Kachumber, or cachumber, is the Indian version of a chopped salad, originally using tomato and cucumber. Although there are many variations now, it usually consists of freshly chopped tomatoes, cucumbers and onions with a pepper and lemon or lime dressing. It often includes fresh chilli peppers, or chilli powder can be added to the dressing. The dressing is unique to this salad, as it does not contain any oil and gives a peppery tang to the salad.
Some people equate kachumber with the slaw salads of the US and elsewhere, but this is an incorrect analogy.
The salad has many variations. It can also contain white radish (daikon), carrots and/or peanuts. I have seen it include cabbage. The dressing can be made with tamarind water, vinegar or yoghurt in place of the lemon juice. Flavouring elements can contain mint, cumin, coriander (leaves or powdered seeds), chaat masala, or amchoor. The basic salad can be added to yoghurt to make a raita. Although it is generally understood that Kachumber is a salad of tomatoes, cucumber and onion, some authors assume that any salad of chopped or small ingredients (e.g. chickpeas) with the typical kachumber dressing can be called a kachumber salad.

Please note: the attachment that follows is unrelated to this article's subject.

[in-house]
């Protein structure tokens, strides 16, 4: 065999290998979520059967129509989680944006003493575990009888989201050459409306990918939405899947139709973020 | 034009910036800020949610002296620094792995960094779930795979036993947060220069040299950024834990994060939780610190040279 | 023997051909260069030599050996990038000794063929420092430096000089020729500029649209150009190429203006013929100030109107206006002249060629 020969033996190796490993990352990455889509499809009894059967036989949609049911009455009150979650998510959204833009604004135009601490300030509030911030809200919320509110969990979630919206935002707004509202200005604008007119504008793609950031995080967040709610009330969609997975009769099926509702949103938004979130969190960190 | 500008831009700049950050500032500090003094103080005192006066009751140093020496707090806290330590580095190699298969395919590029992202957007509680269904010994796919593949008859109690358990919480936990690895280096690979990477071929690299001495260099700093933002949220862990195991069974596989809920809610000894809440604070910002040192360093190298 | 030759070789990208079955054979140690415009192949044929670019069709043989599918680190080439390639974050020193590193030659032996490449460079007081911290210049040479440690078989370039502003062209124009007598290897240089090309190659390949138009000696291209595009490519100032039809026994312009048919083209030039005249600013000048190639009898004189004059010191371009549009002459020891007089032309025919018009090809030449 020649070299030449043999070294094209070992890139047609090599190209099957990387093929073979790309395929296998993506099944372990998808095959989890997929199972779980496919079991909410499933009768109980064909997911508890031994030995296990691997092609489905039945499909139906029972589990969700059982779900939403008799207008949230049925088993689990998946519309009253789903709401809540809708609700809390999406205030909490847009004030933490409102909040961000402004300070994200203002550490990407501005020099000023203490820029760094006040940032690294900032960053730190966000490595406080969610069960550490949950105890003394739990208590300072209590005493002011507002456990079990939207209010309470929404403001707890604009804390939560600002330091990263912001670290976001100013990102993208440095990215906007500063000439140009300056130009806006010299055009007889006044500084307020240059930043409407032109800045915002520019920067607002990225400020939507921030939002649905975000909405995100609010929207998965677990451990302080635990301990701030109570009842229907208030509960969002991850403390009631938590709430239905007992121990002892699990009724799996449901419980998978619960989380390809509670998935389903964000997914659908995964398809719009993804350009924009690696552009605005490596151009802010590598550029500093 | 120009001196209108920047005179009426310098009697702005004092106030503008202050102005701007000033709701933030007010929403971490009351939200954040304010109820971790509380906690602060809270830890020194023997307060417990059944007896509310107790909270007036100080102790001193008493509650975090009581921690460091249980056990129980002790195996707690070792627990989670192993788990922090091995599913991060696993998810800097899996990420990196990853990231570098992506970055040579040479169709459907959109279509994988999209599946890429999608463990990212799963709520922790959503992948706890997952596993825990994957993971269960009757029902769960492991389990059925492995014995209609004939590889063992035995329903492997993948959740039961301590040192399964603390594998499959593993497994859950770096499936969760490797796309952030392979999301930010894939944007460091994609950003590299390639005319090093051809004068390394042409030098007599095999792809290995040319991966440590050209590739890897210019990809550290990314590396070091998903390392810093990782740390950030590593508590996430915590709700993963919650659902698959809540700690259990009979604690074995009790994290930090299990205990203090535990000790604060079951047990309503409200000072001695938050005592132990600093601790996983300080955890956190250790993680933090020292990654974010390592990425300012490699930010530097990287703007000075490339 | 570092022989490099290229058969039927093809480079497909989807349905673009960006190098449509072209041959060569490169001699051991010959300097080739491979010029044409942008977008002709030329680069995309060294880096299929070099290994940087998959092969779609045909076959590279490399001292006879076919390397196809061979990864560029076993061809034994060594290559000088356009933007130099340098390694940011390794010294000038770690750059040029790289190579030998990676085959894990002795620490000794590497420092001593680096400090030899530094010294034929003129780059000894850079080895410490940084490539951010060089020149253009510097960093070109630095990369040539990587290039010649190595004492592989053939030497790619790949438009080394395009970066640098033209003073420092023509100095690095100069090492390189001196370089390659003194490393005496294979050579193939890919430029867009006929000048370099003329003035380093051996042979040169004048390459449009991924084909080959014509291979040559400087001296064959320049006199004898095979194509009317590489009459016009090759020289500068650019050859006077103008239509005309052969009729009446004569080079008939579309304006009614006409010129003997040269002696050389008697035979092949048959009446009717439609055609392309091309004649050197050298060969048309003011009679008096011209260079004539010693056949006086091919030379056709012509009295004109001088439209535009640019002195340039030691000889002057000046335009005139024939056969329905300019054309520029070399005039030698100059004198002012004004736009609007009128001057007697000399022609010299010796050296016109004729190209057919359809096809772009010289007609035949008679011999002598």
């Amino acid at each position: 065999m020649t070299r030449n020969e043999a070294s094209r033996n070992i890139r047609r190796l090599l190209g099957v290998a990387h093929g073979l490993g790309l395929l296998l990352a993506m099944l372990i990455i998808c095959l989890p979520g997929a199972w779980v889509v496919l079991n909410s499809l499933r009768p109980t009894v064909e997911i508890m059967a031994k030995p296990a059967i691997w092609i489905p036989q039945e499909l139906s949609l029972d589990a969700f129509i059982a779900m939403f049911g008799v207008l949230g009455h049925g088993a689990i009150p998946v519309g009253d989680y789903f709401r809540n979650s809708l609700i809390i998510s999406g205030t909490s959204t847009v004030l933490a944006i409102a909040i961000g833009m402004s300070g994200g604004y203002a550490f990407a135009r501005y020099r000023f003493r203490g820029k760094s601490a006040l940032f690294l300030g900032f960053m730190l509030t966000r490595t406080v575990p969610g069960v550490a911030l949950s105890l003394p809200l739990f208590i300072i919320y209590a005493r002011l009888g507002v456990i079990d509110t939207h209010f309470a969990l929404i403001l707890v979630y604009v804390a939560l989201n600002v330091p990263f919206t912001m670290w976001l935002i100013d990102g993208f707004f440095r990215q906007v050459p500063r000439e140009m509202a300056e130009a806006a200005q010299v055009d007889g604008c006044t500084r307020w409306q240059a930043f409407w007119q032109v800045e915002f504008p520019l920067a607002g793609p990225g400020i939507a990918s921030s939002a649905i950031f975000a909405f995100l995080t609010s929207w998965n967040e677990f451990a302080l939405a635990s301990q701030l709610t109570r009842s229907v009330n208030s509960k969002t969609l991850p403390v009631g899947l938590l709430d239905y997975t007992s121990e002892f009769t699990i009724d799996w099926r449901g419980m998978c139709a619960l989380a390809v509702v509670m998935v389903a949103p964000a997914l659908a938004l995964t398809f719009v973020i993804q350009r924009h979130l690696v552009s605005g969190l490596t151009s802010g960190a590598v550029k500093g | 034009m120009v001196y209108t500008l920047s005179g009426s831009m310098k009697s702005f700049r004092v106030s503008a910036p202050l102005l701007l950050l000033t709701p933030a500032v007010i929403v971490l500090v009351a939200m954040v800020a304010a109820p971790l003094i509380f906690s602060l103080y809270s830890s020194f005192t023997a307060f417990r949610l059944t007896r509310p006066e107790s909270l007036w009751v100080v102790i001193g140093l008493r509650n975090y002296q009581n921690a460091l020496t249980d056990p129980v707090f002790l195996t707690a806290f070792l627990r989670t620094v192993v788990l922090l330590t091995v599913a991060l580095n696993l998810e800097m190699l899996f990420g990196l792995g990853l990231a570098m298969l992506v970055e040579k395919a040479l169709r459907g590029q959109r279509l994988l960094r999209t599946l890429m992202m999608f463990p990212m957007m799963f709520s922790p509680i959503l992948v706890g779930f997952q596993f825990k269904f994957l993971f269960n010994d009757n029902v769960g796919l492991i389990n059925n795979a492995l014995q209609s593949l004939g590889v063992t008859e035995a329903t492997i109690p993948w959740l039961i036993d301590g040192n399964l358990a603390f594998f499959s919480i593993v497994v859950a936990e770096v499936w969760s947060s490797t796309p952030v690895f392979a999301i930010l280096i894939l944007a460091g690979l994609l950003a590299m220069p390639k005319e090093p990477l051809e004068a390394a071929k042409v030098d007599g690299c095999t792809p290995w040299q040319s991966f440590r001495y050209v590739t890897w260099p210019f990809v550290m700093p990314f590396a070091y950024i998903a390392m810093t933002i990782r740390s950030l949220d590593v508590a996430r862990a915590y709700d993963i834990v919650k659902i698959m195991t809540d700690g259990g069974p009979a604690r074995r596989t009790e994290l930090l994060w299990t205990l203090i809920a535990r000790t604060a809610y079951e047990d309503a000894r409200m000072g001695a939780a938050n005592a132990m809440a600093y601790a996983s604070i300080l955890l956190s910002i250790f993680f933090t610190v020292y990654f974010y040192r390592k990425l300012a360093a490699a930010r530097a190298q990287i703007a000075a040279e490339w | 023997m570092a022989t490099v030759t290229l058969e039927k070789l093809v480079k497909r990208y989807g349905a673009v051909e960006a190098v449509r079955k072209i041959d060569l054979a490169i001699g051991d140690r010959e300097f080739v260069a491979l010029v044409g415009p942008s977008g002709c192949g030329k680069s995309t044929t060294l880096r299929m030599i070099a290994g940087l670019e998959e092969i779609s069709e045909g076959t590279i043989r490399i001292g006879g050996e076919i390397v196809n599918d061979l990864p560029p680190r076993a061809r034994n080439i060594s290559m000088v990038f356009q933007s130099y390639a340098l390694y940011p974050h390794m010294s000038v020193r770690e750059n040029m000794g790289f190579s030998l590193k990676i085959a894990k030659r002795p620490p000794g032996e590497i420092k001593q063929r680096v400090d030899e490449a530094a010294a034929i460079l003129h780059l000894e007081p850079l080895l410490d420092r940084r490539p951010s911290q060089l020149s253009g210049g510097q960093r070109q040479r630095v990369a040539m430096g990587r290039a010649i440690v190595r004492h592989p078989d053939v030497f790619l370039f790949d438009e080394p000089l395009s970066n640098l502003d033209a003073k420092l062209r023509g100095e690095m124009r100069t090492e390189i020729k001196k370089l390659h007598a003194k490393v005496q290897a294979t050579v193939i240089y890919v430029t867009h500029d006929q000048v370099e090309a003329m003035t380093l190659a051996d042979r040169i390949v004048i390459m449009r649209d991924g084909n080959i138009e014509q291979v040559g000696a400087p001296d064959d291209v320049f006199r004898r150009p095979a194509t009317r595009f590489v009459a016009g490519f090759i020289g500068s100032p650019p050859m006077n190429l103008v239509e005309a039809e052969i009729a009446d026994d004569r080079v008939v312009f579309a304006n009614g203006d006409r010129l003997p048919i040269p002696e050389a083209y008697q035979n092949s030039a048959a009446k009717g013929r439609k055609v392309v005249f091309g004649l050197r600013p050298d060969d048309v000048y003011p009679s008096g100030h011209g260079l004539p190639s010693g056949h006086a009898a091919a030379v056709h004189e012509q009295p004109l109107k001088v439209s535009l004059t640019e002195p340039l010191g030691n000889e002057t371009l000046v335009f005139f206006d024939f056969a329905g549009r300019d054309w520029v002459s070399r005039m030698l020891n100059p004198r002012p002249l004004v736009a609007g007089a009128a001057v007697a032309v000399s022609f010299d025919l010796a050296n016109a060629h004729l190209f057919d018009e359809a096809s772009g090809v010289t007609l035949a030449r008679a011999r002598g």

Although traditionally the ingredients are chopped, in today’s kitchen they are sometimes shredded with a mandoline, or with a food processor.
Kachumber is served as a side with Indian curries where the acid of the dressing and tomatoes cuts through the spicy heat of accompanying dishes. It adds a fresh, juicy, and cooling flavour and crunchy texture to the meal.
Around the World
The popularity of this salad has spread across the globe. Kachumbari is also a fresh tomato and onion salad that is popular in the Great Lakes region of Africa. The form varies there, sometimes containing citrus, and other times made from only salted tomatoes and onions, similar to some Indonesian condiments.
Other, but less traditional uses include as a dip with toasted pita bread or corn chips, with vadai, fritters or vegetarian burgers, in wraps, or layered with slabs of tofu that has been deep fried or steamed. You can also steam cubes of firm tofu, cut a pocket into the side of a cube, and stuff with finely chopped or shredded kachumber. Tofu can be substituted for paneer.
Browse all of our Kachumber Recipes here; they include these variations: